This video struck a note piercingly clear: we are Asian Americans. Those of us who live here, who grew up here -- we aren't Chinese. Chinese people don't talk like Kimberly. There's one scene in particular, where she talks about how she feels about Chinese identity and relating to her classmates, that really struck me. The reason I identify with that child so strongly is because she sounds like my childhood friends, she sounds like me. She is utterly, desperately familiar, and even if she grew up in a Caucasian household, the way she speaks, her cadence and tone and voice is is so achingly familiar, and all I can think is love, and love, and love.

At the same time, I know there must be distance, a separateness born of experience so markedly different. The author of the article brings this into focus: she is from LA and grew up in a community like ours, so for her to see these lives unfolding is the same confusion that pushes us to introspection.

This dear child! I wonder if she will laugh when she watches Wong Fu videos. Do Phil, Wes and Ted speak to her the way they speak to us? I wonder if she saw Totoro at age 4 and was in love with Miyazaki for the rest of her life. I wonder if she knows to address visitors as 阿姨, to call her maternal grandparents 公公 and 婆婆 when they visit. Does she take her shoes off at the door? Does she know that wide rubber bands open jars, that napkins and ketchup packets can be saved?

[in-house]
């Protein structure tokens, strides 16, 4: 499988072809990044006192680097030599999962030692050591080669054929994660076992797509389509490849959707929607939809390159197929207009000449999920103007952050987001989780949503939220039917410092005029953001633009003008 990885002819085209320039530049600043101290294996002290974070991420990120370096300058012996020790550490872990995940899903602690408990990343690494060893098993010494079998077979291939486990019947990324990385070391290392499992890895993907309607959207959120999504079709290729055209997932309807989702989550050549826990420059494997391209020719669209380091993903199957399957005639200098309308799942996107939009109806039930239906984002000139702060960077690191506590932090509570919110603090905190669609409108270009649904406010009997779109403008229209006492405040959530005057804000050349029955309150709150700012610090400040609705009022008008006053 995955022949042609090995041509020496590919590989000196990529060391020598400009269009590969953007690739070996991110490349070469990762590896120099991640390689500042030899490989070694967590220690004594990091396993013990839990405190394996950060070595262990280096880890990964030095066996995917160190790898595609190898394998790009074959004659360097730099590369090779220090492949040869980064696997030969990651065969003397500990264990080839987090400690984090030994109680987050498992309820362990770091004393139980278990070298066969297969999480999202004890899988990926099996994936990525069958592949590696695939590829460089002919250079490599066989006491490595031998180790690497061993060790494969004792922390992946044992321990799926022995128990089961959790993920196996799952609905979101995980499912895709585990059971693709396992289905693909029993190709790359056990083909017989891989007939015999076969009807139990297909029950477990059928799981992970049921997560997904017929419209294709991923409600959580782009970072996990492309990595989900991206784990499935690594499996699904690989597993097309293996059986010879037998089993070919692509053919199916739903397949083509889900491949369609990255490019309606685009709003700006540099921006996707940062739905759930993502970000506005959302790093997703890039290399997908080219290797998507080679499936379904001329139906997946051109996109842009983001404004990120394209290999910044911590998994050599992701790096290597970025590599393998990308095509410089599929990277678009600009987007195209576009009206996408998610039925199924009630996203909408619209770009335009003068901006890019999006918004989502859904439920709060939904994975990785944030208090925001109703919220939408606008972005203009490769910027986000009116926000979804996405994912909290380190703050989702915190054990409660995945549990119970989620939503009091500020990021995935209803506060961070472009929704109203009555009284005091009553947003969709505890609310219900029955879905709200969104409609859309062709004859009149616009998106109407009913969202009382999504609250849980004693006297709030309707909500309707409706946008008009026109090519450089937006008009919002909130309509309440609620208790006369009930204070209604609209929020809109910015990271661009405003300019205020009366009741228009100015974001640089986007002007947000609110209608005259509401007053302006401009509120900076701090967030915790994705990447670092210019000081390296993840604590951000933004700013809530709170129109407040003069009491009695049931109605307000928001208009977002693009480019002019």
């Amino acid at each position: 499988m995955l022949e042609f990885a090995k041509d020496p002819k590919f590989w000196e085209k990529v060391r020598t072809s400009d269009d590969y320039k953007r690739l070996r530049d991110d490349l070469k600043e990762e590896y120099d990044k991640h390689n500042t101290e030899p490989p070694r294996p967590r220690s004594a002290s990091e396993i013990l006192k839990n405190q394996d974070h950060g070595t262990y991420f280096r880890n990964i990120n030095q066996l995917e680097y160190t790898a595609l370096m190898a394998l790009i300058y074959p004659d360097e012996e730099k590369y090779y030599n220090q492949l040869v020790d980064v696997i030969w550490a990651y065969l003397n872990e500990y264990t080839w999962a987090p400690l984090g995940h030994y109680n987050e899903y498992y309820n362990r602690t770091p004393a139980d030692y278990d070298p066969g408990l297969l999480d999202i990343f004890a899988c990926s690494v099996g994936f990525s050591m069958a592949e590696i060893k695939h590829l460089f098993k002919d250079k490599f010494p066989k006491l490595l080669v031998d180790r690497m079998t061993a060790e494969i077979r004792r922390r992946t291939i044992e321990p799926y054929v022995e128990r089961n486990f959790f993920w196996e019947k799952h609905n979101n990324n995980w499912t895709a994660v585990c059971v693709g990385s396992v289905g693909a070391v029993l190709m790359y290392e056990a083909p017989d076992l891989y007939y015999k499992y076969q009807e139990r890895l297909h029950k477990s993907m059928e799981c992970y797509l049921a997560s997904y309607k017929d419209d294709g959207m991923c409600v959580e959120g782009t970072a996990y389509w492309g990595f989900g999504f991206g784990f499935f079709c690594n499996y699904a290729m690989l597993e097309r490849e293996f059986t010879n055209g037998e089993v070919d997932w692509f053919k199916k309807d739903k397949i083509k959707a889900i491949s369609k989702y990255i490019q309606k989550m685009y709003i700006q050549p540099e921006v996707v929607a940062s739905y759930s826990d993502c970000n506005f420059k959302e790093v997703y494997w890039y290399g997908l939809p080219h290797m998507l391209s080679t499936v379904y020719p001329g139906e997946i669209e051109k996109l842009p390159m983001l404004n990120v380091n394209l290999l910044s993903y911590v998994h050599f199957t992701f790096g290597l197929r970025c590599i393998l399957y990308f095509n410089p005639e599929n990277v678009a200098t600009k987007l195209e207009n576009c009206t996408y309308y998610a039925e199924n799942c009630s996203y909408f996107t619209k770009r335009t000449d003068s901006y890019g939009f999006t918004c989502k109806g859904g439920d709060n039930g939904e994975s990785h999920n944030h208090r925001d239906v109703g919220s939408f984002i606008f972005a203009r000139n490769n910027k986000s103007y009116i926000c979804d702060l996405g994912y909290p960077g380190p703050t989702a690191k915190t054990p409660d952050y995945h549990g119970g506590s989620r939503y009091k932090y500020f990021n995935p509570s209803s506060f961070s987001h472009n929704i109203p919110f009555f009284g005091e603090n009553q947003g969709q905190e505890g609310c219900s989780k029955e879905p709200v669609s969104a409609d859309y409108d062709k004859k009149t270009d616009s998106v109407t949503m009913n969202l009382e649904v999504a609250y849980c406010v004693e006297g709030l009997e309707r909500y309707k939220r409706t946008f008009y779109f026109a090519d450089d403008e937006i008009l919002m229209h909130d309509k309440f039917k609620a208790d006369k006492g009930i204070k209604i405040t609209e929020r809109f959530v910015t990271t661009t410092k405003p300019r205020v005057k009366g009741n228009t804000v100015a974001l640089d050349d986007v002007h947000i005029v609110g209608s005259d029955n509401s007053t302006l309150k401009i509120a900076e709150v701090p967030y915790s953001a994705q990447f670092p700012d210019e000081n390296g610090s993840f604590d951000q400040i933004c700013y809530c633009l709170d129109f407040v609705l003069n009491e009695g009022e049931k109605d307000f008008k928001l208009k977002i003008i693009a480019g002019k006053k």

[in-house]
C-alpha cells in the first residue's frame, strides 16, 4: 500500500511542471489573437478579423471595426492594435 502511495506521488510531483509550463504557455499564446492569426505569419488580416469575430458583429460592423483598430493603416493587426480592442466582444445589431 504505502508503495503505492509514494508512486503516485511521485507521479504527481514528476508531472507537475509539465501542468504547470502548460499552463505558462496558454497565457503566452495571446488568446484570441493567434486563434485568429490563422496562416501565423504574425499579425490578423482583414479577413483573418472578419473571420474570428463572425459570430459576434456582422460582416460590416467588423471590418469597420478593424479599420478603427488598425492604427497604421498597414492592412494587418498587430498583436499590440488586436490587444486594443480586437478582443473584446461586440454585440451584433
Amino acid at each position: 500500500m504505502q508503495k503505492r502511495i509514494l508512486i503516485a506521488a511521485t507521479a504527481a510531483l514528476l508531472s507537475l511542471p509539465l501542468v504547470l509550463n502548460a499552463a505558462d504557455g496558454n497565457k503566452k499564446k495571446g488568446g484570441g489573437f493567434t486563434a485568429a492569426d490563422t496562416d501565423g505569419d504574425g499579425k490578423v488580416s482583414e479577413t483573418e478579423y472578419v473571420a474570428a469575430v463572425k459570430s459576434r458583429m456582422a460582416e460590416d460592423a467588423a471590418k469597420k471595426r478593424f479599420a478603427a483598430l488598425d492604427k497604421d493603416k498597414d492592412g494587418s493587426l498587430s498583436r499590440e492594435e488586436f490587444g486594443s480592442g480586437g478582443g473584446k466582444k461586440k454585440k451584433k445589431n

I wonder if she feels any obligation to a distant entity in Asia, not only as a locale to visit one day, but because what happens to that country matters -- that nagging concern of cultural loyalty borne into national feeling. I wonder if she knows that "Chinese New Year" is in January or February every year, but doesn't want to feel obligated to translate or elucidate or explain "all those customs" just because she is the token Asian kid, would you goddamn stop orientalizing us, she just wants to go home and be Asian and not have to parade it out in front of the class as a paean to diversity. Can she walk down a Cupertino or Arcadia or Flushing street and feel at ease, even if she's never been before, because this is a world already known? I wonder when she first tried pearl milk tea, or 叉燒包, or siu mai, and even in its wondrous newness, this dish was never "exotic", it was always "home."